For newcomers

At the bottom of each post there is the word "comments". If you click on it you will see comments made by followers, and if you follow the instructions you may also comment and I always welcome that. I have found many people overlook this part of the blog which is often more interesting than the original post!

My blog nick-name is SIR HUGH. I'm not from the aristocracy - my middle name is Hugh which relates to the list of 282 hills in Scotland compiled by Sir Hugh Munro in 1891. I climbed my last one (Sgurr Mor) on 28th June 2009

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Sunday, 28 April 2019

Day 5

Sunday 28th April

Dunley to Nightwick

At the Dog in Dunley I negotiated breakfast for 8:00 am versus their normal at 8:30. At 8:00 all was locked up. No sign of life. At 8:30, yes I'm very patient, I phoned the pub number as I sat on the stairs outside the locked dining room. Eventually the boss arrived and later a girl not resident arrived and they concocted breakfast for me, so I was not off until 9:15. Local footpaths turned into a nightmare. I ended up in another horsey farm fenced into separate fields with me removing rucksack and squeezing between rails and electric fencing until I was assailed by the niece of the owner. Once out of that lot another footpath ended in inpenetrable hawthorn and bramble shrubbery. I retreated and took s longer route than intended. Once on the  Wodrcestershire Way all was plan sailing and delight but lost time meant I had to hurry.

In recompense when I got the bill at the Dog it was only £58 for dinner B and B - they had missed off a pint and a half of beer and I didn't bother telling them in view of the breakfast debacle.

Oil seed rape is in full pomp in the most enormous fields I have seen anywhere in the UK. Walking kept a lot to ridges, but wooded with only intermittent views. It's all much more hilly now and this was a strenuous day, but the rolling, sparsely populated countryside is stunning.

I am now in th Talbot at Nightwick. It has been eulogised by a couple of people I met on the way proclaiming good food and their own home brewed beer. On arrival the whole place was heaving with people inside and out. It was almost impossible to get to the bar. There were many tables, many with families and one with the most piercing screaming baby I've ever heard. At the bar there were three different groups of males standing swapping tales loudly and endlessly laughing with that pointless laughter. Everybody in the place seems to be shouting. All in all I have endured an inferior fish and chips (only coley) and soggy chips for £16 in the midst of all this cacaphony. I looked at the pudding menu and gib bed at £6 a go, especially as the man course had not given much confidence.  The home brewed beer  was good.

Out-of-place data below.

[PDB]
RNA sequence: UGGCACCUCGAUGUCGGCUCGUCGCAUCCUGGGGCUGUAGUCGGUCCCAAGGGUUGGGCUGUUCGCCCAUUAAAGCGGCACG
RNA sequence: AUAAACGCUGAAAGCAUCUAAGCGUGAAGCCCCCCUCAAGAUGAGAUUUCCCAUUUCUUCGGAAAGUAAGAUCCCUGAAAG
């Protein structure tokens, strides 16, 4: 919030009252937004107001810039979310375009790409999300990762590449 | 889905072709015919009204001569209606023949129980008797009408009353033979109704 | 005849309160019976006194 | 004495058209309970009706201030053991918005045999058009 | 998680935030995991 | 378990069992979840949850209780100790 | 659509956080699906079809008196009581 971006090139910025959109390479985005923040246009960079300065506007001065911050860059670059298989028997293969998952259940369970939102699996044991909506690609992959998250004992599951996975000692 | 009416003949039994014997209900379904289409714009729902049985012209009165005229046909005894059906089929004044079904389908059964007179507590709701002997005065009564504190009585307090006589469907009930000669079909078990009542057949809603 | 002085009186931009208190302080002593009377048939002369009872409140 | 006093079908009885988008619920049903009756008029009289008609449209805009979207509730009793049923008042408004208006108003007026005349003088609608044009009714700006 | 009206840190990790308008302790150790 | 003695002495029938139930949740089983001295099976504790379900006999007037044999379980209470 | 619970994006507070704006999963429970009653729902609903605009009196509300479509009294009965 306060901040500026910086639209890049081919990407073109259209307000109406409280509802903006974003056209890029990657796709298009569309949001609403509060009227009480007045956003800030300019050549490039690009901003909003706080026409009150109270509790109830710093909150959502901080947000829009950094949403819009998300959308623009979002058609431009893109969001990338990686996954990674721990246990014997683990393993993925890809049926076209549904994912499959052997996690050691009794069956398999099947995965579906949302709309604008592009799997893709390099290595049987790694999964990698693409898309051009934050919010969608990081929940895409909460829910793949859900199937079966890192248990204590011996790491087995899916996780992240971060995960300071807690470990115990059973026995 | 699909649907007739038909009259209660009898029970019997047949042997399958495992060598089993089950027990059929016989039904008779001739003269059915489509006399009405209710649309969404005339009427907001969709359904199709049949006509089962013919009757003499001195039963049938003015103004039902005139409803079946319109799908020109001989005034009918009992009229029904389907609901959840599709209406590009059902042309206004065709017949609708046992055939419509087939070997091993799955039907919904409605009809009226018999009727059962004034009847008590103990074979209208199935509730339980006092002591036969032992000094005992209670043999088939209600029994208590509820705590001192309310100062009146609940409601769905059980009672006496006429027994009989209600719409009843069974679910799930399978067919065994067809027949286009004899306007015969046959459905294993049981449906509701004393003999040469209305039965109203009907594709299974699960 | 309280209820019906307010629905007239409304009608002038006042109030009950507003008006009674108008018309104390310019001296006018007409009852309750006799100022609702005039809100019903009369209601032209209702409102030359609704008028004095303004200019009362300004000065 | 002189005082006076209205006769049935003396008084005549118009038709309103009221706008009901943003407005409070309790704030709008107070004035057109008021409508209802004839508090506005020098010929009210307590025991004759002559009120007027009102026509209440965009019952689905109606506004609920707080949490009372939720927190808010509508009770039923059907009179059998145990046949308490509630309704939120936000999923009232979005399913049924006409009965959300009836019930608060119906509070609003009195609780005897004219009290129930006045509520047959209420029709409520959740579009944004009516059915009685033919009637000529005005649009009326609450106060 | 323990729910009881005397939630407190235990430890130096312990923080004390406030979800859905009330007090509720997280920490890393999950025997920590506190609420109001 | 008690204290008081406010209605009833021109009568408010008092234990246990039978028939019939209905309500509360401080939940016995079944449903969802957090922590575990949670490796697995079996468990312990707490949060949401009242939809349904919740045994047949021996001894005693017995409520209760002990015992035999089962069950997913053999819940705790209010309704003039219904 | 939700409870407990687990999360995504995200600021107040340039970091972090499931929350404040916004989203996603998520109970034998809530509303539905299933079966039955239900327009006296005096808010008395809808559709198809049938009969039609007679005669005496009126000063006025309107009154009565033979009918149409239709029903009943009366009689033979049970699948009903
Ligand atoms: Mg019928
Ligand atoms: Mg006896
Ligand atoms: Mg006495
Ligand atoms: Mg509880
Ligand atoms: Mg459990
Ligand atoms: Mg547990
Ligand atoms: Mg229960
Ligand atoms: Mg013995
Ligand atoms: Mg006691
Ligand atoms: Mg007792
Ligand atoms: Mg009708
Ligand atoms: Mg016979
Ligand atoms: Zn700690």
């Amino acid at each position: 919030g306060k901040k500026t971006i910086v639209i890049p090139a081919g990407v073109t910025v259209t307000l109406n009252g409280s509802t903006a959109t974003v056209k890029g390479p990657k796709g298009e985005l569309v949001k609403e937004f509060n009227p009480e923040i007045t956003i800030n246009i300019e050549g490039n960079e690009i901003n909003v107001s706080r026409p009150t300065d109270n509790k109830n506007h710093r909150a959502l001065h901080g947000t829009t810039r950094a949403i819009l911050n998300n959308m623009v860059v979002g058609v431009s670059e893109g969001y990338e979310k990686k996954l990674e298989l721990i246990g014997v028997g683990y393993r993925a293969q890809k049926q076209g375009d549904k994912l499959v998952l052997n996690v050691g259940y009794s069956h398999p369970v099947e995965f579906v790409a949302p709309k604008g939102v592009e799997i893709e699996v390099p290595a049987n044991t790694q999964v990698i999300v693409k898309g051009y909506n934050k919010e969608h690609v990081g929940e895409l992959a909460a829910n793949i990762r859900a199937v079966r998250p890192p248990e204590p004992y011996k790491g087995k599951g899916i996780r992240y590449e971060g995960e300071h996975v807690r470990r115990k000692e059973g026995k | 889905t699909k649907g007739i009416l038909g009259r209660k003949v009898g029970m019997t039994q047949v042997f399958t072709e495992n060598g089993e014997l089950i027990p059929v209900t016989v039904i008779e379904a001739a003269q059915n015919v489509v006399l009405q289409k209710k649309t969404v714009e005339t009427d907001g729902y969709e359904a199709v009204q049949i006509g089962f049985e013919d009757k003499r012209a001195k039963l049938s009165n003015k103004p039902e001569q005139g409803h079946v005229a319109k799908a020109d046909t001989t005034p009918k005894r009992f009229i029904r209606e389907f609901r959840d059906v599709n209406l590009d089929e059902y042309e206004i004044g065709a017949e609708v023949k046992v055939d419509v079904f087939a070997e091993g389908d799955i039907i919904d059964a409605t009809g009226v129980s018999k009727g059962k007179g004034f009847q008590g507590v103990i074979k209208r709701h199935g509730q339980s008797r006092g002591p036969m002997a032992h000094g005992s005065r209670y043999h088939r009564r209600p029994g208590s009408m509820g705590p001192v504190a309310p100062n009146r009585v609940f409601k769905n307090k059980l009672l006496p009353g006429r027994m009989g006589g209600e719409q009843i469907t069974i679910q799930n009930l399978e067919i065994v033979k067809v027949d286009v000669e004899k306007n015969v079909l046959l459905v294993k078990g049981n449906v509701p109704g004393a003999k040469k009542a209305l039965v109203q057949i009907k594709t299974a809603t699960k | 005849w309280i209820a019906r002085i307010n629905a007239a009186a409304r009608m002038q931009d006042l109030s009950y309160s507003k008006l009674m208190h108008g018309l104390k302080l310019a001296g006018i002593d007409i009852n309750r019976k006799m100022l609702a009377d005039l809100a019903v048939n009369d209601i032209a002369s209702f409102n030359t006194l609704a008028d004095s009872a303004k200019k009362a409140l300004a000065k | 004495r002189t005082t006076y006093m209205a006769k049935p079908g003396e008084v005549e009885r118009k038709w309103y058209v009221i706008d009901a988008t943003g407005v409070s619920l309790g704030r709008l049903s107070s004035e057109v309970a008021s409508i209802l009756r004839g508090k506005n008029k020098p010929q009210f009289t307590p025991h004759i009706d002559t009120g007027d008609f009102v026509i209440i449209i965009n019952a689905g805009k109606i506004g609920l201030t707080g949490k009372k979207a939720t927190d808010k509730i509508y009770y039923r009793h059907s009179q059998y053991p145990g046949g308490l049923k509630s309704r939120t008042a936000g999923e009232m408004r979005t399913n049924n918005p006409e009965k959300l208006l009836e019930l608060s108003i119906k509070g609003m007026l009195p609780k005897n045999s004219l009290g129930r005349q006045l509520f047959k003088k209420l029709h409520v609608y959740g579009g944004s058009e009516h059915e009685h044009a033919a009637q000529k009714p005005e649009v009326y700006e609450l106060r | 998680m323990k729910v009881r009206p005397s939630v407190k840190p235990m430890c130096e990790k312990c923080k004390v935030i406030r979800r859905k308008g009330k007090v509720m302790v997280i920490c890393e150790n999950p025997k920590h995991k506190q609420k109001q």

H




4 comments:

Roderick Robinson said...

"Pointless" - more crustiness. How could you know?

gimmer said...

Your tale of electric fencing woe ends abruptly with assault (the noun corresponding to assail, I think) by a female assailant. In reverse, you would probably be in jail - in this equality demanding era, 'why not her?', we must ask: much yet to be revealed, or is the silence telling?

Sir Hugh said...

Gimmer - sorry, no secrets to be revealed, but in the circumstances she was very understanding - more concerned about her horses than anything else.

Gayle said...

Mick has a habit of filling a gap in 'that pointless laughter' with equivalent laughter of equal volume and forcedness. Either that, or he'll opine that 'It's just not that funny!'. In the latter, I almost always have to agree with him.